A team of teachers recently met in Charleston, SC to prepare instructional materials to help teachers share the Deep East Voyage of Discovery with students nationwide. These materials are available in .pdf format, and may be viewed and printed with the free Adobe Acrobat reader. Lesson plans feature adaptations for deaf students and internet resources. Each is correlated to the National Science Education Standards.

Exploration has been a passion of humans since the dawn of man. The desire to know what lies beyond led ancient Egyptians to the seas nearly 5,000 years ago, drove European discoverers to circumnavigate the globe during the sixteenth century, and has taken modern man to the moon. We as humans have traveled so far, and yet one of the last great frontiers left to conquer is in our own backyards, relatively speaking - it's the oceans. What lies beyond the beaches and the waves? What life forms and natural wonders are yet to be discovered? What hidden resources do the oceans hold, and how do we tap those resources without harming the environment? In an effort to answer these and many more questions, the National Oceanic and Atmospheric Administration (NOAA) has embarked upon a new series of oceanic missions entitled Ocean Explorer.

Throughout the month of September, Ocean Explorers from the Deep East mission will be go to the depths of the Atlantic in the deep sea submersible Alvin. The first leg of the cruise explores deep sea coral communities of the Georges Bank Canyons and Bear Seamount off the coast of Maine. Little is known about these coral communities except that they are slow growing and susceptible to destruction by some types of fishing gear. Scientists hope to learn more about the biology of the corals and the biodiversity of the coral communities.

Leg 2 of Deep East investigates the deep sea life and sediment transport of the Hudson Canyon off the coast of New York City. Like an underwater river, the Hudson Canyon carries materials from the continental shelf (upriver) to the deep sea (downriver). Unfortunately, in the 1980s the shelf region "upriver" of the Hudson Canyon was the site of the world's largest dumping of municipal sewage sludge. On this voyage scientists will not only look for deep sea life but will try to determine the fate and effects of past dumping activities.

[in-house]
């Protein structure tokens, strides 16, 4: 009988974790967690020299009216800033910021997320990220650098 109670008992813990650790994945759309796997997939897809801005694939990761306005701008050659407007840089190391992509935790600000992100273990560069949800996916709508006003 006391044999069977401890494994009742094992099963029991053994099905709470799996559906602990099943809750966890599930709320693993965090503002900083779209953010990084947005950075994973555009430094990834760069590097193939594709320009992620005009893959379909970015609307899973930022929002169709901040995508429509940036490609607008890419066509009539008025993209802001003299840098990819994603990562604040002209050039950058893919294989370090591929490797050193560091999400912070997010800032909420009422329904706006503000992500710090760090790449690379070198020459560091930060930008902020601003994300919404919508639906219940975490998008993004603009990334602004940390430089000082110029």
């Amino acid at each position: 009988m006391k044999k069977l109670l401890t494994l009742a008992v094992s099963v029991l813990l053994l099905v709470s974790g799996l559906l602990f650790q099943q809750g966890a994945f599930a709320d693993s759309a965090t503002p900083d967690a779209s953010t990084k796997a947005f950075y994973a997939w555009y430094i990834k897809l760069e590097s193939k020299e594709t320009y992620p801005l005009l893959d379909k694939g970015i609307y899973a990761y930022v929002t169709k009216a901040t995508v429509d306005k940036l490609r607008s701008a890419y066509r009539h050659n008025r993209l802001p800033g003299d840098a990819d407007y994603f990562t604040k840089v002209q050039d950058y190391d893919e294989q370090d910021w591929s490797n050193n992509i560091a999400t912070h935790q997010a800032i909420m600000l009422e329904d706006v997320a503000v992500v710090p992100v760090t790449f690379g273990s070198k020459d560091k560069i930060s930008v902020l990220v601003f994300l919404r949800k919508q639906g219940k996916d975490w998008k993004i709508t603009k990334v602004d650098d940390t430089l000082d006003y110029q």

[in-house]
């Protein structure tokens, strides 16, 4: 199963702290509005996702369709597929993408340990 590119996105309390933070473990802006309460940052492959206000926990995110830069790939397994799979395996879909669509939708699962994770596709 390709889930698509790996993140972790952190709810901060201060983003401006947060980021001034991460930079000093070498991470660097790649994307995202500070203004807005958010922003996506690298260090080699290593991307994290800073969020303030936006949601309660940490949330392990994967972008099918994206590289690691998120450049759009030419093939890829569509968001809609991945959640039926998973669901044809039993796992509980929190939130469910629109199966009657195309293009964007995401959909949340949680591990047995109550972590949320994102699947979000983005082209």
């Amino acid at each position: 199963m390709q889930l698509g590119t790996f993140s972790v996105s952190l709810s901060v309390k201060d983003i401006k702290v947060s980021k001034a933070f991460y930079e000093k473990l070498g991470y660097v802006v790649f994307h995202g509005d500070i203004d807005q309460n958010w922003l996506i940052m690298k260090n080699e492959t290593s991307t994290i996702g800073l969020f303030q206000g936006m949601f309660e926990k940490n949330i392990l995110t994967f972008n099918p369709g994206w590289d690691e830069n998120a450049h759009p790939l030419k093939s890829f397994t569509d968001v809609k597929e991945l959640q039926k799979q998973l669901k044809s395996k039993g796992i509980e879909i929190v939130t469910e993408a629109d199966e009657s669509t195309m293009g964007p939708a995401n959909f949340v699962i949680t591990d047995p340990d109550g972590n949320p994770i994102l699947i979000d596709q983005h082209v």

The final leg of the cruise will take us down to Georgia to probe the gas hydrates on Blake Ridge and learn more about the organisms and geochemical conditions of this unique environment. Gas hydrates are sites where gas, usually methane, seeps from the ocean floor and freezes when the conditions of cold temperature and extreme pressure are just right. The seeps are home to some unusual creatures including the ice worm (Hesiocaeca methanicola). It is believed that the volume of methane stored here is equivalent to 30 times the amount of gas consumed annually by the U.S.


Science as Inquiry

  • Ability to do scientific inquiry (5-8, 9-12)
  • Understanding of scientific inquiry (5-8, 9-12)

    Life Science

  • Populations and ecosystems (5-8)
  • The interdependence of organisms (9-12)

    Science in Personal and Social Perspectives

  • Populations, resources, and environments (5-8)
  • Natural resources (9-12)
  • Environmental quality (9-12)

    Science and Technology

  • Understandings about science and technology (5-8, 9-12)

  • Classroom Activities

    The Ocean Explorer program invites your class to participate with this mission by checking the website for updates on the cruise's discoveries; using the project lesson plans (see box above); checking the answers from the web forum September 24-27; and logging in to the live webcast on September 28. Daily logs keep you updated on the progress of the voyages.

    For supplemental activities, have your students:

    If you have questions about the Data Tip of the Month or have suggestions for a future data tip, contact Lisa Lawrence, Bridge Webkeeper.

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    Data Tip of the Month Archives
    On-Line Data Resources

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    Deep Sea
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    Online Data
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